New Zealand Avocado hosts the World Avocado Congress after two challenging years
Due to weather damages, the exports of New Zealand avocados were much lower than expected for the 2022-23 season.
“We’ve had a very, very wet season, probably three times as much rain as we normally have, which has impacted how well the fruit has held on the trees,” said Jen Scoular, CEO of New Zealand Avocado during an exclusive interview with FreshFruitPortal.
For the current season, ending this month, NZ exporters had forecasted 4 million 5.5kg trays of avocados, however, final numbers are down to around 2.6 million.
The volume of the local NZ market, however, has increased allowing some of the production to be redirected to the local markets due to the decrease in exportations.
“We’ve definitely seen a good increase in local consumption, we do quite strong excavations in the New Zealand market to encourage more locals to consume avocados,” said Scoular.
From 2017 to 2021, production land increased from 4,000 hectares to 5,000, allowing producers to try out new planting techniques and growing methods to increase the production of premium avocados.
Regarding the productivity of older avocado trees, Scoular said, “In the last five years, there's been a big effort on pruning and canopy management of avocado trees to bring the size down, which means we are getting better nutrition into those trees making production more efficient.”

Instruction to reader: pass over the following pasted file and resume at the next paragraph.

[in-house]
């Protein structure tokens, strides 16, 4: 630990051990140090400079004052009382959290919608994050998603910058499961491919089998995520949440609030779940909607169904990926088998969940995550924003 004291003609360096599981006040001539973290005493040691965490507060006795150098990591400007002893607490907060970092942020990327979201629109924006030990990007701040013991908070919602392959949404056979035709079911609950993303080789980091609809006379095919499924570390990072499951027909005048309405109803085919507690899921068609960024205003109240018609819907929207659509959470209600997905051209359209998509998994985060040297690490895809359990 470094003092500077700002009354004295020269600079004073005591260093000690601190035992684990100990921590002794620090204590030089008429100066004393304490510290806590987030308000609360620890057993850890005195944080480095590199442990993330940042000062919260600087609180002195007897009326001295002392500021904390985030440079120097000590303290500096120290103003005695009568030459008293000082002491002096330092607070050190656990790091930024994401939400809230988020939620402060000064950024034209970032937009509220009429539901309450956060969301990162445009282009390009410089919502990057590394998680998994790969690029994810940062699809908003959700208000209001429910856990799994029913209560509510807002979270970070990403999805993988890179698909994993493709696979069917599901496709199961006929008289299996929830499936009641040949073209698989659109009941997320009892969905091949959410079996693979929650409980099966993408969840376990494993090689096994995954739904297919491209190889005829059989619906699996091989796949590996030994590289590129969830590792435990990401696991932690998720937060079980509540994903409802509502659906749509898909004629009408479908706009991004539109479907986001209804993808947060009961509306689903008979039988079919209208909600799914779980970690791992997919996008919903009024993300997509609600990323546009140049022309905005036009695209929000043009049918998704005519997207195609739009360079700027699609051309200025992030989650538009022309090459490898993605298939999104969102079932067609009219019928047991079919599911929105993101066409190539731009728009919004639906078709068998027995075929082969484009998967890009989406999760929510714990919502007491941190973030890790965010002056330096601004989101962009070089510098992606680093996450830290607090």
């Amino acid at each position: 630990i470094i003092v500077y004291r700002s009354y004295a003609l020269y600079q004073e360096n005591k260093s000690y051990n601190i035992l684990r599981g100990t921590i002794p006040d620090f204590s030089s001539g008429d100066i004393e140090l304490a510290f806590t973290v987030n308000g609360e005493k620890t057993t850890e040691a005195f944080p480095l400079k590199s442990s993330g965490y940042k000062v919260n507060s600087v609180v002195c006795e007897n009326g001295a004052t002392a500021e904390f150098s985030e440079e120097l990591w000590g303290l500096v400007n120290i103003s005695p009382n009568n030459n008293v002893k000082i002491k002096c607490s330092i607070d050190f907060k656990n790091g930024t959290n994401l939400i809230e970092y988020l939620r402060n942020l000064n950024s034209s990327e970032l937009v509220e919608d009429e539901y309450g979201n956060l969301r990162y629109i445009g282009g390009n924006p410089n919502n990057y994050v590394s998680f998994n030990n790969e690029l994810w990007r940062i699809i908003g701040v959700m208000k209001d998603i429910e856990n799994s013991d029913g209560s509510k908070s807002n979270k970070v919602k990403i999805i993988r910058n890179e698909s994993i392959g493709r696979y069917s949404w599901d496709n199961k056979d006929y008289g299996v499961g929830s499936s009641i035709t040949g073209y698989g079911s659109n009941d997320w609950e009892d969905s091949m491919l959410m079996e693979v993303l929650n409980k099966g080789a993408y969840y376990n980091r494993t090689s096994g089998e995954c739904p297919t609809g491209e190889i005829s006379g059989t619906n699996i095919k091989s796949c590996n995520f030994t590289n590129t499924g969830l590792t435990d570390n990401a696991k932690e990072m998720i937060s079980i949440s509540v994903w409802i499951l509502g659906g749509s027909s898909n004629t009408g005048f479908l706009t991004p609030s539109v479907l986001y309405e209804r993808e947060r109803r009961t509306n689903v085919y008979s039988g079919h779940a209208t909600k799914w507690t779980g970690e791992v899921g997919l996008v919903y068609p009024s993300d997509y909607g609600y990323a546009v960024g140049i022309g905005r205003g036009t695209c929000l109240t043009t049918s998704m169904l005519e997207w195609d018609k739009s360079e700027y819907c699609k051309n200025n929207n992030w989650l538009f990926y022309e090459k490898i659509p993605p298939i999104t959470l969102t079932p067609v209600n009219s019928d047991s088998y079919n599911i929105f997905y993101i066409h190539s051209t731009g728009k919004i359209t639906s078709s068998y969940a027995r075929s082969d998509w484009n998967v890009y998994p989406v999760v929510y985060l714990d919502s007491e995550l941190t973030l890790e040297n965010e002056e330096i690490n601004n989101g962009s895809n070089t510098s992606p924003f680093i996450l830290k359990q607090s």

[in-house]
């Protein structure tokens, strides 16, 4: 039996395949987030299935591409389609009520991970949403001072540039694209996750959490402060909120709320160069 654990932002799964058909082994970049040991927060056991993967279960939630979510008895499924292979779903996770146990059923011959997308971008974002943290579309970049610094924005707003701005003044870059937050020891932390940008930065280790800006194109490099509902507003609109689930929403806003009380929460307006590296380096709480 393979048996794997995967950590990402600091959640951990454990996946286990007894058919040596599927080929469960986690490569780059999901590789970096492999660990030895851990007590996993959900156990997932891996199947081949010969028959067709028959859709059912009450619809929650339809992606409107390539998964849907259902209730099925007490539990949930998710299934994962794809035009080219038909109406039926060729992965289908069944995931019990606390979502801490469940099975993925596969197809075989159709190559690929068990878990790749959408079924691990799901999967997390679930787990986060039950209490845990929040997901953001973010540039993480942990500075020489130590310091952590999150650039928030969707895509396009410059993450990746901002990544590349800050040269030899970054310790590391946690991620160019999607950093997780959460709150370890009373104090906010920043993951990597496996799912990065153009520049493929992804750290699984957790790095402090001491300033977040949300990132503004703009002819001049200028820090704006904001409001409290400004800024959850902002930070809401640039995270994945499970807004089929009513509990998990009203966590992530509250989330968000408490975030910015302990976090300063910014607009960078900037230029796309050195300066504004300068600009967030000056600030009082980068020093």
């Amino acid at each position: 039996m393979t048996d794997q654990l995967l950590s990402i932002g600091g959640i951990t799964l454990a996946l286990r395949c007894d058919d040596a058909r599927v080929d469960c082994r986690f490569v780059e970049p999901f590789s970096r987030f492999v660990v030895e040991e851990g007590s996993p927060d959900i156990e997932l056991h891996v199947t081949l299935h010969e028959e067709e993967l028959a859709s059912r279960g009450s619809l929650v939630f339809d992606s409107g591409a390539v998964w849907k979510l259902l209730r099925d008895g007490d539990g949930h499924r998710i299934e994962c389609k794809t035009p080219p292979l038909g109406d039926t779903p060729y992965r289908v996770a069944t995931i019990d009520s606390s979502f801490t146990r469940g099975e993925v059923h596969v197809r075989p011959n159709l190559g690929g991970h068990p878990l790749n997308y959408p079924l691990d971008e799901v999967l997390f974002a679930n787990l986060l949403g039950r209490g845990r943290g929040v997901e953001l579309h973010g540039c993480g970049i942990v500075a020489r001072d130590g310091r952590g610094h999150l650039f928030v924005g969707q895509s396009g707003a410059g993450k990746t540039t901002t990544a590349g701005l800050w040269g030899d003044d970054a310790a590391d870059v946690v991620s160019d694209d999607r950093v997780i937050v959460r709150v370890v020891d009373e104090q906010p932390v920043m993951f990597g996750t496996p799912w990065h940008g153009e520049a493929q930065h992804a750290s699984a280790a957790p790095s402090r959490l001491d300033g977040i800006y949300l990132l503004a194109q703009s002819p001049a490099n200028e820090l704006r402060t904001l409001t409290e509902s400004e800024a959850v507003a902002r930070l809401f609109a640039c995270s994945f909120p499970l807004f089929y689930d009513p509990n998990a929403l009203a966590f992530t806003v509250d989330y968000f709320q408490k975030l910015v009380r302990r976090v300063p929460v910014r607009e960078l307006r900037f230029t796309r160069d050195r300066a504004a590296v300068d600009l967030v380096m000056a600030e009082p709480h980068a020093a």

World Avocado Congress
The 10th edition of the World Avocado Congress(WAC), which will feature over 130 presentations, will take place this year between April 2-5 in Auckland, New Zealand.
This is a great opportunity for members of the industry all around the world to gather and share ideas on breeding, productivity, sustainability, and address the global challenges being faced by the industry.
“There's a lot of countries where the avocado sector is challenged, NZ is definitely one of those, and we need to bring in some change,” said Scoular. “We need to get better at how we produce, pack, and market avocados, so we're really looking forward to that conversation of: how can we collectively do this better.”
Avocado consumption keeps a meteoric rise, in the US alone, imports increased by 33% from 2020 to 2021. Part of the reason for this surge in demand is the awareness of the health benefits that the fruit offers.
However, as Scoular recognized, there is still tremendous potential for avocado consumption in other regions of the world. Nevertheless, the CEO emphasizes that nobody’s quite got it right yet, and that avocado production must be good for the world too in terms of sustainable farming practices.
“We need to take advantage of the opportunity that we will all be under one roof to have those conversations and see if we can all learn from each other and improve it for everyone,” she said.
Benefits of the WAC for NZ producers
Producers across the country have spoken with Scoular and they recognize that they must adopt better farming practices. They see the congress as a huge learning opportunity to find out what the best practice is from other producers across countries like Chile, Mexico, or Colombia and learn from that.
“We know that (with the event) there will be more visibility for avocados from New Zealand and they will be put on the world stage. Our key export fruits are kiwis and apples, but we want avocados to be incorporated into that conversation,” Scouler concluded.
Scouler appreciates that after two tough years, gathering all local producers will be an opportunity to enjoy a break from the grind of a challenging business while meeting other fellow producers from around the world.